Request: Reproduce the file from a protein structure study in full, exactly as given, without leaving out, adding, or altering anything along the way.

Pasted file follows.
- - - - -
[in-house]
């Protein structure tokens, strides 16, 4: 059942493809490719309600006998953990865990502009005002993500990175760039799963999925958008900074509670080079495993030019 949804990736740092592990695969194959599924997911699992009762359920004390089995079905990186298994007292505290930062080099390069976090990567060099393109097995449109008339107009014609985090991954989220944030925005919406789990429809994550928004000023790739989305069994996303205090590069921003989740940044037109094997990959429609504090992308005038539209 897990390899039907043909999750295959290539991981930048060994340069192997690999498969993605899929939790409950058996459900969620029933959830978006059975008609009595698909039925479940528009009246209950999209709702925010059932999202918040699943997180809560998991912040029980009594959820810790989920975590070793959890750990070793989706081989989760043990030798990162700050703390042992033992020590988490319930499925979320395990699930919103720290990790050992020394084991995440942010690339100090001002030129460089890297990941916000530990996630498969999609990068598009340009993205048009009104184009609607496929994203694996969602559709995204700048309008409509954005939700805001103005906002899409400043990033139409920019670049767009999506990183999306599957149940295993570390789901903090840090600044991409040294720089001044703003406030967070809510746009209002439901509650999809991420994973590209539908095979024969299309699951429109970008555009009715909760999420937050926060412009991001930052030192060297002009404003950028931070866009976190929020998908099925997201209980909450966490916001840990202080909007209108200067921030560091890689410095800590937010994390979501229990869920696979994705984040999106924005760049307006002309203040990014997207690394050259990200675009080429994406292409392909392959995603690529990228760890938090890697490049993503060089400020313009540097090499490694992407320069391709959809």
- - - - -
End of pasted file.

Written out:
[in-house]
């Protein structure tokens, strides 16, 4: 059942493809490719309600006998953990865990502009005002993500990175760039799963999925958008900074509670080079495993030019 949804990736740092592990695969194959599924997911699992009762359920004390089995079905990186298994007292505290930062080099390069976090990567060099393109097995449109008339107009014609985090991954989220944030925005919406789990429809994550928004000023790739989305069994996303205090590069921003989740940044037109094997990959429609504090992308005038539209 897990390899039907043909999750295959290539991981930048060994340069192997690999498969993605899929939790409950058996459900969620029933959830978006059975008609009595698909039925479940528009009246209950999209709702925010059932999202918040699943997180809560998991912040029980009594959820810790989920975590070793959890750990070793989706081989989760043990030798990162700050703390042992033992020590988490319930499925979320395990699930919103720290990790050992020394084991995440942010690339100090001002030129460089890297990941916000530990996630498969999609990068598009340009993205048009009104184009609607496929994203694996969602559709995204700048309008409509954005939700805001103005906002899409400043990033139409920019670049767009999506990183999306599957149940295993570390789901903090840090600044991409040294720089001044703003406030967070809510746009209002439901509650999809991420994973590209539908095979024969299309699951429109970008555009009715909760999420937050926060412009991001930052030192060297002009404003950028931070866009976190929020998908099925997201209980909450966490916001840990202080909007209108200067921030560091890689410095800590937010994390979501229990869920696979994705984040999106924005760049307006002309203040990014997207690394050259990200675009080429994406292409392909392959995603690529990228760890938090890697490049993503060089400020313009540097090499490694992407320069391709959809």